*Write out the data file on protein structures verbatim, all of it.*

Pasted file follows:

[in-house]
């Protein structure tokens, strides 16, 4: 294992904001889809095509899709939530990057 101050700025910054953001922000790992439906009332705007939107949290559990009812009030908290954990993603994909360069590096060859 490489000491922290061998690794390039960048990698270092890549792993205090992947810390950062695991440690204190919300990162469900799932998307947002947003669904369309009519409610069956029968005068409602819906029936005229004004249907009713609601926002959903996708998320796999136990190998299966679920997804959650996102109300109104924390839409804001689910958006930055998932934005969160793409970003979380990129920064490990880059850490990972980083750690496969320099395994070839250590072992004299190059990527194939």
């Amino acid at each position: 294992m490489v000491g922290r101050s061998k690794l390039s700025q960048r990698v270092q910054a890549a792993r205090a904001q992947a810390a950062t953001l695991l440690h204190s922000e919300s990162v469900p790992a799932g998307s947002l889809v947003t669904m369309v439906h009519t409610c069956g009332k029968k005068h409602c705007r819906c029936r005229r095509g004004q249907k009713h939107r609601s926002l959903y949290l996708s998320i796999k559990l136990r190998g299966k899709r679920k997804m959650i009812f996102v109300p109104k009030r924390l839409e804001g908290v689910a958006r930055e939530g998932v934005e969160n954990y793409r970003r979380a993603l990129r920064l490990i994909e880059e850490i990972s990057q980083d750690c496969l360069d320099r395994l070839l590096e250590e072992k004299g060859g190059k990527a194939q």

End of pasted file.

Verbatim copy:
[in-house]
């Protein structure tokens, strides 16, 4: 294992904001889809095509899709939530990057 101050700025910054953001922000790992439906009332705007939107949290559990009812009030908290954990993603994909360069590096060859 490489000491922290061998690794390039960048990698270092890549792993205090992947810390950062695991440690204190919300990162469900799932998307947002947003669904369309009519409610069956029968005068409602819906029936005229004004249907009713609601926002959903996708998320796999136990190998299966679920997804959650996102109300109104924390839409804001689910958006930055998932934005969160793409970003979380990129920064490990880059850490990972980083750690496969320099395994070839250590072992004299190059990527194939």
């Amino acid at each position: 294992m490489v000491g922290r101050s061998k690794l390039s700025q960048r990698v270092q910054a890549a792993r205090a904001q992947a810390a950062t953001l695991l440690h204190s922000e919300s990162v469900p790992a799932g998307s947002l889809v947003t669904m369309v439906h009519t409610c069956g009332k029968k005068h409602c705007r819906c029936r005229r095509g004004q249907k009713h939107r609601s926002l959903y949290l996708s998320i796999k559990l136990r190998g299966k899709r679920k997804m959650i009812f996102v109300p109104k009030r924390l839409e804001g908290v689910a958006r930055e939530g998932v934005e969160n954990y793409r970003r979380a993603l990129r920064l490990i994909e880059e850490i990972s990057q980083d750690c496969l360069d320099r395994l070839l590096e250590e072992k004299g060859g190059k990527a194939q």